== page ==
The important point is that whichever subroutine the method dispatcher eventually selects, it was all determined by the class of the original object on which the method was invoked. That is, according to the type of the first argument only.

As the anecdote above indicates, for most applications the ability to select behavior based on a single type is sufficient. In terms of their expressive power, such single dispatch mechanisms provide the same functionality as a "case" statement. The dispatch mechanism uses the class of the method's first argument like the selector of a switch statement in C, and the various polymorphic methods that can be invoked correspond to the various cases that could be selected. Alternatively, you can think of a polymorphic method as a 1D lookup table, where the first argument's type is the key and the method to be invoked is the corresponding value.(In fact, many languages (including Perl) use such lookup tables to implement, or optimize, calls to polymorphic methods.)

However, some applications like the motion tracking experiment mentioned above need to select the most applicable polymorphic method on the basis of more than one argument. Hence they require a more complex dispatching behavior: something equivalent to nested switches or multidimensional tables. The object-oriented equivalent of those constructs is called multiple dispatch. Whereas single dispatch considers only the first argument and searches for a subroutine compatible with it alone, multiple dispatch works by considering the actual class of every one of a method's arguments, and searching for a subroutine with a set of (typed) parameters compatible with them all.

Typical situations where multiple dispatch is needed include:

• Processing events in an graphical user interface, where the correct response to an event depends not just on the graphical object that receives it, but also on the type of event, and the current mode of the interface (i.e. whether it's active or not, what types of events are enabled, and so on).

• Performing image-processing operations between heterogeneous images, such as a blend between two images that may be in different formats. Using multiple dispatch, the common case where the two images are in the same format can be handled by one (optimized) subroutine, and cases where conversions are required can be delegated to a more general (but probably less efficient) method.

• Handling binary operations on different numerical types (integer, rational, arbitrary-precision, etc.) Often the return type of such an operation will depend on the types of both operands: integer + integer gives integer, integer + rational gives rational, arbitrary-precision + rational gives arbitrary-precision) Multiple dispatch lets you supply a separate method for each combination of operands, and then enables the program to automatically find the right one each time.

•  Implementing simulations in which a diversity of objects interact. For example, in a physical simulation, the interaction of two objects colliding will depend on the nature of both (hard/hard, hard/brittle, soft/hard, brittle/sticky, and so on). Using multiple dispatch, handlers for each type of object-object interaction can be coded separately, and the correct handler selected automatically, based on which types of objects are involved.

Generally speaking, multiple dispatch is needed whenever two or more objects belonging to different class hierarchies need to interact, and you find yourself doing different things depending on which objects are being combined.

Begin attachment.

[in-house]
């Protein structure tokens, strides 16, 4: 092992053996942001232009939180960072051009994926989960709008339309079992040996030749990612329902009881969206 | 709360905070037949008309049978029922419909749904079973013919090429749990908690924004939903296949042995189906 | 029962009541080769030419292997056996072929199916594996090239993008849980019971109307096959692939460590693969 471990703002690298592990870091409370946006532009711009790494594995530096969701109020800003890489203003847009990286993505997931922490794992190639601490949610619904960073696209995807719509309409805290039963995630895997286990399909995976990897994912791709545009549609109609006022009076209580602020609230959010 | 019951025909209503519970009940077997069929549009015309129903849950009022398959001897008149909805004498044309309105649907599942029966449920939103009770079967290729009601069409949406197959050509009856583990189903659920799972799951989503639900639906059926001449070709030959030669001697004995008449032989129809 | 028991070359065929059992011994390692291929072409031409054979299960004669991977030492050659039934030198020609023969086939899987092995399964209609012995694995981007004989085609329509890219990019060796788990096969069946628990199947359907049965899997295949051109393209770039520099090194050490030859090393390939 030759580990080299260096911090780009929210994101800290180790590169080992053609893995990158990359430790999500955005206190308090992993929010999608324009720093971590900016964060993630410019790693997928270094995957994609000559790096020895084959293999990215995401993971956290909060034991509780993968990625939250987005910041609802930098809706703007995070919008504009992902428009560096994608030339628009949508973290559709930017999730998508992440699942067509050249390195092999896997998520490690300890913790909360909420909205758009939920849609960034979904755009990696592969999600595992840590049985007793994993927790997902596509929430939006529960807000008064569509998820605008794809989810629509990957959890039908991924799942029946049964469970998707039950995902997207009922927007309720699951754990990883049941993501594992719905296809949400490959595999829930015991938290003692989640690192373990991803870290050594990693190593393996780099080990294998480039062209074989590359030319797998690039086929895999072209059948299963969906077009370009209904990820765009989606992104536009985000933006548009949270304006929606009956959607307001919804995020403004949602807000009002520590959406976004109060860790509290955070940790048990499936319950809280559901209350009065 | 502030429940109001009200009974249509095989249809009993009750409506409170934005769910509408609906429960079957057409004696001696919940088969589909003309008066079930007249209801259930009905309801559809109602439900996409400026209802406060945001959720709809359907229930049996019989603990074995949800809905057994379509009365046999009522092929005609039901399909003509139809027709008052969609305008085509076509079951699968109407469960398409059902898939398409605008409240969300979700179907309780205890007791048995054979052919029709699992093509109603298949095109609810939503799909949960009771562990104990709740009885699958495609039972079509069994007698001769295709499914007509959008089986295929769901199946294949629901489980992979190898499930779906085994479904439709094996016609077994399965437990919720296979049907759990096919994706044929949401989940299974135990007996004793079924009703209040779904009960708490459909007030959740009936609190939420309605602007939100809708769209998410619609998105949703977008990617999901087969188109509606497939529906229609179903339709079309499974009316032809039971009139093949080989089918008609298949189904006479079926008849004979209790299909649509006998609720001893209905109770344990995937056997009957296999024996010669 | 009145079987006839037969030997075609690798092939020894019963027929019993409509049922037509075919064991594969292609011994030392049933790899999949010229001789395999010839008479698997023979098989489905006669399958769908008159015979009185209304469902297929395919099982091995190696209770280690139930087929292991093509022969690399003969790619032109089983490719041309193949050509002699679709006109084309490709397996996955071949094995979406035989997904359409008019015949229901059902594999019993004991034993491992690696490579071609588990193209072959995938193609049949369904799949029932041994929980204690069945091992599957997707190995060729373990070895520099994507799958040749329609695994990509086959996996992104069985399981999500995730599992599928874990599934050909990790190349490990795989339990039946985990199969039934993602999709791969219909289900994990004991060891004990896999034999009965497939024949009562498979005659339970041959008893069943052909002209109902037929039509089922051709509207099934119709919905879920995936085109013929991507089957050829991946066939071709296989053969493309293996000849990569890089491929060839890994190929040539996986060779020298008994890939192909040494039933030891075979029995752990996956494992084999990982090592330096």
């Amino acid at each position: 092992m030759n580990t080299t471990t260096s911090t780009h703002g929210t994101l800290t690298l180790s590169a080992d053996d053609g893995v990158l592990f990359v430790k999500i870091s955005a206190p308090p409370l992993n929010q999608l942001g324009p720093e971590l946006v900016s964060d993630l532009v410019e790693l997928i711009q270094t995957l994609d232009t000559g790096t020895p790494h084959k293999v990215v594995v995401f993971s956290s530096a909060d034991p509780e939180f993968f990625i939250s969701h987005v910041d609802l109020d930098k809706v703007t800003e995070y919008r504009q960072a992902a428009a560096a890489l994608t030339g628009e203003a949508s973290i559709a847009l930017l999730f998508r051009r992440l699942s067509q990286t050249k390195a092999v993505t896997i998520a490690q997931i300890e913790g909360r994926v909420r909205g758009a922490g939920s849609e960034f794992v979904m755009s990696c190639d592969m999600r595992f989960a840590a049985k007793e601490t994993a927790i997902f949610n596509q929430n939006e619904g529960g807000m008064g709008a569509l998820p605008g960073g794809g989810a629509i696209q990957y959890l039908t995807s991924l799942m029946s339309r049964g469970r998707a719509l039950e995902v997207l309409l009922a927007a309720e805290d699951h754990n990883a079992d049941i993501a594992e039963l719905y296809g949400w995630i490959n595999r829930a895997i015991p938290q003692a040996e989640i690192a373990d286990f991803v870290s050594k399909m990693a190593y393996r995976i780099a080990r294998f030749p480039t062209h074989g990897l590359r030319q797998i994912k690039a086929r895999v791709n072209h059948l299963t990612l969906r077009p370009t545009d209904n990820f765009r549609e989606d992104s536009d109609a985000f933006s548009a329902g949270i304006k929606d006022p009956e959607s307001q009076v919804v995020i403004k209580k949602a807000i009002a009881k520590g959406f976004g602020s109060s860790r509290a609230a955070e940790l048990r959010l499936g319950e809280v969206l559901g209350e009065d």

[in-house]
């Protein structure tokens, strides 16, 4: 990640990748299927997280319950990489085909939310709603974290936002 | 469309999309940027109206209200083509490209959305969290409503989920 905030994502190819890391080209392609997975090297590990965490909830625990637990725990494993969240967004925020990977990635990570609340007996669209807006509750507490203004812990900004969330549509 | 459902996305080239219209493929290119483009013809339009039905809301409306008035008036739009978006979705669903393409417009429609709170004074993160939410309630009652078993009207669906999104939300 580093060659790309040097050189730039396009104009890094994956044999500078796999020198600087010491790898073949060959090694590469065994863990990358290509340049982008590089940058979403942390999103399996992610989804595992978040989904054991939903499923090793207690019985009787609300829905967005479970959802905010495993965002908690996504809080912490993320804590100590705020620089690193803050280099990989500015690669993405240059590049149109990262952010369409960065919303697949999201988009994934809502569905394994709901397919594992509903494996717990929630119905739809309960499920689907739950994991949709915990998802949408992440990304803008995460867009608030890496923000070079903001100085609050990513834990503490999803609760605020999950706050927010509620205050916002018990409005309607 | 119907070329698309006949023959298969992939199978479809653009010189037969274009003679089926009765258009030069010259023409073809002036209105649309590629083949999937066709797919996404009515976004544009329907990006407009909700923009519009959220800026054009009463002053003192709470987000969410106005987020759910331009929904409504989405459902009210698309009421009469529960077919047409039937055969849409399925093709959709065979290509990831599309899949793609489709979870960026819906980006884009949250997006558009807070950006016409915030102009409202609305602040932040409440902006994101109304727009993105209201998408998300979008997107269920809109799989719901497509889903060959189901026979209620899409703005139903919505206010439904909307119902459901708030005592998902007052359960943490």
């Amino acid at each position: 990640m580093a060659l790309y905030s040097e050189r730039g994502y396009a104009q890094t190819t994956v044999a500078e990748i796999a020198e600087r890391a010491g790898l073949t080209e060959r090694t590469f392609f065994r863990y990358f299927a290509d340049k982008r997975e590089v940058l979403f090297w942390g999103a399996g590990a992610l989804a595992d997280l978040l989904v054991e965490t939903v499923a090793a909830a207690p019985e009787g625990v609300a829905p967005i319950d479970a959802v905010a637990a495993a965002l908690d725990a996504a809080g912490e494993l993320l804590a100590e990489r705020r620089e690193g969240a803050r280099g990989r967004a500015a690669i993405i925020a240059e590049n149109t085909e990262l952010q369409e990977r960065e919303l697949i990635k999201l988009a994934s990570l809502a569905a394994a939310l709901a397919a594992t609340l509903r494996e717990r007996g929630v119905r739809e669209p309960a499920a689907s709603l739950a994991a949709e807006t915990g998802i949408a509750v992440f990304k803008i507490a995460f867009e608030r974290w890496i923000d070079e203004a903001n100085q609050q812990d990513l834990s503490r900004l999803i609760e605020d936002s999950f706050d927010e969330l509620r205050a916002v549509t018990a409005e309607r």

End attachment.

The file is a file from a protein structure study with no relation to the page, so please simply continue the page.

Note that multiple dispatch isn't the same thing as overloaded functions (in C++ or Java). In those languages, you can define two or more methods with the same name but different parameter lists, and the compiler works out which one to call based on the nominal types of the arguments you specify. In other words, the compiler analyzes the argument type information, selects the corresponding target method, and hardcodes a call to it. That means that if you then call the overloaded method with a set of arguments belonging to derived classes, you still invoke the method that handles the original base class arguments.

In multiple dispatch, on the other hand, the method is always chosen polymorphically, by examining the actual run-time types of the objects you passed as arguments, not the compile-time types of the pointers or references through which those arguments were passed. Hence, if you pass derived objects as arguments, you get the method that handles derived objects.

Multiple Dispatch via "Tests-in-Methods"

Let's consider the example of an object-oriented GUI, since that's probably the most familiar application that can make good use of multiple dispatch. In such a system there would be classes for various types of windows:

   package Window;
   package ModalWindow;      @ISA = qw( Window );
   package MovableWindow;    @ISA = qw( Window );
   package ResizableWindow;  @ISA = qw( MovableWindow );
and for various types of events:
   package Event;
   package ReshapeEvent;        @ISA = qw( Event );
   package AcceptEvent;         @ISA = qw( Event );
   package MoveEvent;           @ISA = qw( ReshapeEvent );
   package ResizeEvent;         @ISA = qw( ReshapeEvent );
   package MoveAndResizeEvent;  @ISA = qw( MoveEvent ResizeEvent );
and for various modes that the entire interface may be in:
   package Mode;
   package OnMode;     @ISA = qw( Mode );
   package ModalMode;  @ISA = qw( Mode );
   package OffMode;    @ISA = qw( Mode );
But what happens when a Window has to handle a specific Event in a certain Mode? That will happen repeatedly in the GUI's event loop:
   while ($next_event = shift @event_queue) {
       $focus_window->receive_event($next_event, $current_mode);